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Fence Posts for Southern FarmsAuthor(s): H. H. Muntz
Source: Stoneville, MS: Southern Forest Experiment Station, Delta Experiment Station
Publication Series: Scientific Journal (JRNL)
Station: Southern Forest Experiment Station
PDF: Download Publication (3.3 MB)
DescriptionOf the more common woods native to the South, the heartwood of osageorange (bois d'arc), black locust, red mulberry, cedar, and baldcypress is most desirable and makes good fence posts without any preservative treatment. The heartwood of other southern tree species, and all sapwood is much less durable and will give only a few years of service when used for fence posts unless treated with a preservative. When properly treated, however, there is little to choose between different species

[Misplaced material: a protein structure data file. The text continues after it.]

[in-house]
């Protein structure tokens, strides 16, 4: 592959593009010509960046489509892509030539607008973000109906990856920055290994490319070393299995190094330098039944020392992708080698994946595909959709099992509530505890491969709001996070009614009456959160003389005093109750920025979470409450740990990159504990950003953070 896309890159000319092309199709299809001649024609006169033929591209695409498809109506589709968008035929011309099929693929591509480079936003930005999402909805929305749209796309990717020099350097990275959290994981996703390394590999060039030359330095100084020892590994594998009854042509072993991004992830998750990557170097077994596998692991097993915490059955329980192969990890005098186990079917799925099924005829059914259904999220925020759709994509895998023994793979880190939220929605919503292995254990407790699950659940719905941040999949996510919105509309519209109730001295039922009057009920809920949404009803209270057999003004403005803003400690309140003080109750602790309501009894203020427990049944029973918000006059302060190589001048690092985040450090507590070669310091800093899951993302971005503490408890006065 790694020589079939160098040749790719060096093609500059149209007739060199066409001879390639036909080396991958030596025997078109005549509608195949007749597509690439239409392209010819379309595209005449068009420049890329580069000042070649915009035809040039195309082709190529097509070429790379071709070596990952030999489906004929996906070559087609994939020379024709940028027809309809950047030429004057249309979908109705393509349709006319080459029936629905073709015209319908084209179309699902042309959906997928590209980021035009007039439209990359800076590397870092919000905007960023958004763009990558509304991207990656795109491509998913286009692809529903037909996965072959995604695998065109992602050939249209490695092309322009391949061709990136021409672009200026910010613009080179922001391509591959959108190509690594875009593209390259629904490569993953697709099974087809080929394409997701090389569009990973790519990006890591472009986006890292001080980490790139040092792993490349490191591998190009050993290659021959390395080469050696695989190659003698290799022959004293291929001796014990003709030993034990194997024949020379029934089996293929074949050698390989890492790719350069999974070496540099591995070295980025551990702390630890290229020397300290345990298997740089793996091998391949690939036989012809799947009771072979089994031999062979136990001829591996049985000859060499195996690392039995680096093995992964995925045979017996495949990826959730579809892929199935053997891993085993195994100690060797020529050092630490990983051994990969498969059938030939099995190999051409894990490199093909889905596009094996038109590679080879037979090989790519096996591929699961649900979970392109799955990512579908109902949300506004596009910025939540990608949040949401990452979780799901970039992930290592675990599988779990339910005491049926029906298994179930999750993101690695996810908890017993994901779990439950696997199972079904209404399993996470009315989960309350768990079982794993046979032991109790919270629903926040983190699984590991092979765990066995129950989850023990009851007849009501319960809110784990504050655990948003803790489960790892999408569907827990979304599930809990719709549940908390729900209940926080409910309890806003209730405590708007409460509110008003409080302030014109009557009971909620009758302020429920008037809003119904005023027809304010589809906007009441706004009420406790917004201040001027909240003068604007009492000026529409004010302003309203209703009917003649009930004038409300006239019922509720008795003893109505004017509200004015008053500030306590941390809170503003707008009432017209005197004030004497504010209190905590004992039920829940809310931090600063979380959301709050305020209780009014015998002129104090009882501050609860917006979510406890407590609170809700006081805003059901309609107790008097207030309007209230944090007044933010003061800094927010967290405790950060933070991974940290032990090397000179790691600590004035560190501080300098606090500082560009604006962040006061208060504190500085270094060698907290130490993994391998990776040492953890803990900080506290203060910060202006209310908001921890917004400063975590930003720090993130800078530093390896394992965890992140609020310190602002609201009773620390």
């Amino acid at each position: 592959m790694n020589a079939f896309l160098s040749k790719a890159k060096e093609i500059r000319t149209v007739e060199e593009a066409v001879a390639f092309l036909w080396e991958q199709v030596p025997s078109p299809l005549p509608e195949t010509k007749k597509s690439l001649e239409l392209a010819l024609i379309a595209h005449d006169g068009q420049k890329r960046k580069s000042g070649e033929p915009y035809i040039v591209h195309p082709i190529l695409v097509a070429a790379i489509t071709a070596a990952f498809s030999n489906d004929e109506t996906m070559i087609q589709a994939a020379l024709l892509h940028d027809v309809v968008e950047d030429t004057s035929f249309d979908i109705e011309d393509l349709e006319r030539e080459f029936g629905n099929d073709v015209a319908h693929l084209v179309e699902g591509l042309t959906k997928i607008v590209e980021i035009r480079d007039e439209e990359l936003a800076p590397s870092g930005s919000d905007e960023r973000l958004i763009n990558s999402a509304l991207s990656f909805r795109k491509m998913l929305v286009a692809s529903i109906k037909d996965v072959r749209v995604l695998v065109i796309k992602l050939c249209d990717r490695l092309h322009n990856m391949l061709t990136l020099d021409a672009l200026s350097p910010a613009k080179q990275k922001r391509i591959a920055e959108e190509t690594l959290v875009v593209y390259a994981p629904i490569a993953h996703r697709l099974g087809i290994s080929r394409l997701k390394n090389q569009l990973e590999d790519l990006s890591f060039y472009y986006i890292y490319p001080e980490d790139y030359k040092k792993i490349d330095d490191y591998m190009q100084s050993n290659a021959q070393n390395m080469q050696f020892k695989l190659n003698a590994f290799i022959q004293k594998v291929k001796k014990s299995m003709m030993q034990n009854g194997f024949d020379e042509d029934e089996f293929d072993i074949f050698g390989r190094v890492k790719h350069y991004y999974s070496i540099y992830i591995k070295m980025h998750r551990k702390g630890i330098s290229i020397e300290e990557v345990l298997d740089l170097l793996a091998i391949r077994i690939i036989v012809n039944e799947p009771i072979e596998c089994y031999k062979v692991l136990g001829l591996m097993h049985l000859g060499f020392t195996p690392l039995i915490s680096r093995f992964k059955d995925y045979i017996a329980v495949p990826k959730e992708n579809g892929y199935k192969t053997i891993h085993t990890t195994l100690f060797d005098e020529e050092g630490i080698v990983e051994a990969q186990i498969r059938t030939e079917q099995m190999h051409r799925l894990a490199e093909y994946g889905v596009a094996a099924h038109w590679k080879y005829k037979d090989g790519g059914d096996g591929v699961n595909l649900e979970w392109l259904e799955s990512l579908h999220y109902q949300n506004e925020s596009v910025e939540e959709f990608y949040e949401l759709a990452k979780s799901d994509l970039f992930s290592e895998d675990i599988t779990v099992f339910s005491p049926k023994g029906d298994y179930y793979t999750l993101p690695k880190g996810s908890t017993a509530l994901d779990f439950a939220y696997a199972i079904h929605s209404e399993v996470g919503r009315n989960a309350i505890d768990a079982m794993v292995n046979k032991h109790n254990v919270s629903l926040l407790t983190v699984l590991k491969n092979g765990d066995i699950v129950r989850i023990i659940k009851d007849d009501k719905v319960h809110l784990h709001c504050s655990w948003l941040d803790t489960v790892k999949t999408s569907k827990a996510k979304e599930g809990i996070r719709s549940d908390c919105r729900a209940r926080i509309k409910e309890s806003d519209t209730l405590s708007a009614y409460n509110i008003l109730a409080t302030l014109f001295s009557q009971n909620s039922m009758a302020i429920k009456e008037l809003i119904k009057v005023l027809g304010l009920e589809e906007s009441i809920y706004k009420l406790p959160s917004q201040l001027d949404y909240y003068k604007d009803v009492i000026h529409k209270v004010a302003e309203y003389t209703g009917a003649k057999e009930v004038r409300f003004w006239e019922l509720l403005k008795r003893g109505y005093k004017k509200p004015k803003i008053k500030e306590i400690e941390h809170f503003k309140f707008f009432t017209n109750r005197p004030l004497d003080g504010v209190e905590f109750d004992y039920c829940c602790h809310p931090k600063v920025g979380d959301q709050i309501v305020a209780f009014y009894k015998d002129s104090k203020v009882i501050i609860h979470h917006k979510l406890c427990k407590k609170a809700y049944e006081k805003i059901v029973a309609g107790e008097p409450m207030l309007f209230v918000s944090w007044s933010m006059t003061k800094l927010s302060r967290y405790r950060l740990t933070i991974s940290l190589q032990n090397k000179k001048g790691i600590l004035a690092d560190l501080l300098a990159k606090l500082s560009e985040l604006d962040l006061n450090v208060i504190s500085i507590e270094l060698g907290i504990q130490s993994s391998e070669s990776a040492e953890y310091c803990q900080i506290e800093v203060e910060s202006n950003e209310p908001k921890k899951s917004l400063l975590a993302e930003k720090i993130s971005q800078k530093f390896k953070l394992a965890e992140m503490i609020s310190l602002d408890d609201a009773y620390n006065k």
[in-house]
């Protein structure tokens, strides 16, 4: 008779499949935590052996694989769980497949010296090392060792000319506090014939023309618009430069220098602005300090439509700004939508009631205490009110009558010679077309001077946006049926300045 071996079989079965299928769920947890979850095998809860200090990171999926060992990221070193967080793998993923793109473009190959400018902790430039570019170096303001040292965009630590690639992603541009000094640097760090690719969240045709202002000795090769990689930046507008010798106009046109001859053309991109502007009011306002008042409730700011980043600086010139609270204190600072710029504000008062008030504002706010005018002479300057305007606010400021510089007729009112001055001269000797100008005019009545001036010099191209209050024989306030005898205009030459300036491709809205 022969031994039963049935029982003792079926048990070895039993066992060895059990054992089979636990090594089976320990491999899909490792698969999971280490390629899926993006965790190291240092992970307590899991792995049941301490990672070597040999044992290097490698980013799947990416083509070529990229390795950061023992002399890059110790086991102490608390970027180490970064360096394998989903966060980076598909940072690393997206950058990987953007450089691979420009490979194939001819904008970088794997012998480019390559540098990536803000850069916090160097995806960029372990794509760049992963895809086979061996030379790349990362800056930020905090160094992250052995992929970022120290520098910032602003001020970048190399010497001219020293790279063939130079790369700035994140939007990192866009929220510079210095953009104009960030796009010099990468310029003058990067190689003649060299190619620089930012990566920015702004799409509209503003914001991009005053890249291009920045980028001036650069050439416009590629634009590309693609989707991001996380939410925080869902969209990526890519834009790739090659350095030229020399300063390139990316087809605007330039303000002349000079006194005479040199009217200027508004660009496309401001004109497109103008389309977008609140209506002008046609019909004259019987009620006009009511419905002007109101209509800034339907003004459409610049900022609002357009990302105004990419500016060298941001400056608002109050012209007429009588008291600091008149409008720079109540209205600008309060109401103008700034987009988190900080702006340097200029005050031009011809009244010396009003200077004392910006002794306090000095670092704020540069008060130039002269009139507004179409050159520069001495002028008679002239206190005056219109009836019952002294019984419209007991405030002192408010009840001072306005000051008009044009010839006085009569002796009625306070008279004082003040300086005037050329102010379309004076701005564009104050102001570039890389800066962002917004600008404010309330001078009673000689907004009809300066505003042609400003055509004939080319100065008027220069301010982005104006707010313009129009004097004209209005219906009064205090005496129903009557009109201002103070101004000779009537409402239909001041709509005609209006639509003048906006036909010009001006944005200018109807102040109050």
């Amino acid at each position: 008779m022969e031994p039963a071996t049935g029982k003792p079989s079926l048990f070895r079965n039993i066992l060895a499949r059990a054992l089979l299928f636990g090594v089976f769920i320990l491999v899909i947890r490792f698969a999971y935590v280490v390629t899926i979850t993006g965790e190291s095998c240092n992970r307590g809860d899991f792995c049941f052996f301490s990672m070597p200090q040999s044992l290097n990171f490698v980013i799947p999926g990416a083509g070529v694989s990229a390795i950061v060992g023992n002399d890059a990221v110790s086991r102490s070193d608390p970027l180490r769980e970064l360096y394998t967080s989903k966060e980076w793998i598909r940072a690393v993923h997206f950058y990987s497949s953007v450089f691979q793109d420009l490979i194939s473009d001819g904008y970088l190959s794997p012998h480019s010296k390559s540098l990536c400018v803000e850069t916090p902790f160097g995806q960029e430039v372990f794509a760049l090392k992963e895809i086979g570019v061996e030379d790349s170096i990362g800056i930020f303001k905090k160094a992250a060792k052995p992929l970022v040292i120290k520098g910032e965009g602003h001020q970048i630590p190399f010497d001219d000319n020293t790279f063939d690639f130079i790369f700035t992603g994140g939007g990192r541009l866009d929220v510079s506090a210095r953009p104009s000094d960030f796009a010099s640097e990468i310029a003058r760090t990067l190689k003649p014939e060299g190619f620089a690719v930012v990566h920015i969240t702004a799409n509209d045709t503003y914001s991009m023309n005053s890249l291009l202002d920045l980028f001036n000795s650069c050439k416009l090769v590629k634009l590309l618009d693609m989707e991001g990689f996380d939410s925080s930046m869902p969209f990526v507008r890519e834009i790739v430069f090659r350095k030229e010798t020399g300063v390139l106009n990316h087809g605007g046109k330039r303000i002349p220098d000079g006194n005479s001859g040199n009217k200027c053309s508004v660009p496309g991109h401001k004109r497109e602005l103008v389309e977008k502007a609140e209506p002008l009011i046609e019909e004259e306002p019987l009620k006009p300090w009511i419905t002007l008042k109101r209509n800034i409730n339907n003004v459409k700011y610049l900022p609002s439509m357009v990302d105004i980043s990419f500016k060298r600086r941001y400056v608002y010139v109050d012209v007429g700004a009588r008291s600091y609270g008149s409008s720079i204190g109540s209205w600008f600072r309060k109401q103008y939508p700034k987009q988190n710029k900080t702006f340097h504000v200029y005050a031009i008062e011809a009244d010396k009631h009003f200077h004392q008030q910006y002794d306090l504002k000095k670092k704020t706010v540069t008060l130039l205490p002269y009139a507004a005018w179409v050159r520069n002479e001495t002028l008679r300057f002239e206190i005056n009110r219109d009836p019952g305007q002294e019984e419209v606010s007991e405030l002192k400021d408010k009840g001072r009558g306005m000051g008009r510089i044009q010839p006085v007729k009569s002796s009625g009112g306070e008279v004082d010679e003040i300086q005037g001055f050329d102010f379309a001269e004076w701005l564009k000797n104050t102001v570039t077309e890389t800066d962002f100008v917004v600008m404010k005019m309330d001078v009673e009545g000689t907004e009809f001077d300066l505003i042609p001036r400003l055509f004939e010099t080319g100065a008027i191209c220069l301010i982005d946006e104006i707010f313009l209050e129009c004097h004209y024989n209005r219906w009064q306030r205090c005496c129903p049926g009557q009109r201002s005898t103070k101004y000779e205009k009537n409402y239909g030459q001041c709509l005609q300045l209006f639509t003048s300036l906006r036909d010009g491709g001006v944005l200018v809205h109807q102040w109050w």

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CitationMuntz, H. H. 1950. Fence Posts for Southern Farms. Stoneville, MS: Southern Forest Experiment Station, Delta Experiment Station. 3 p.
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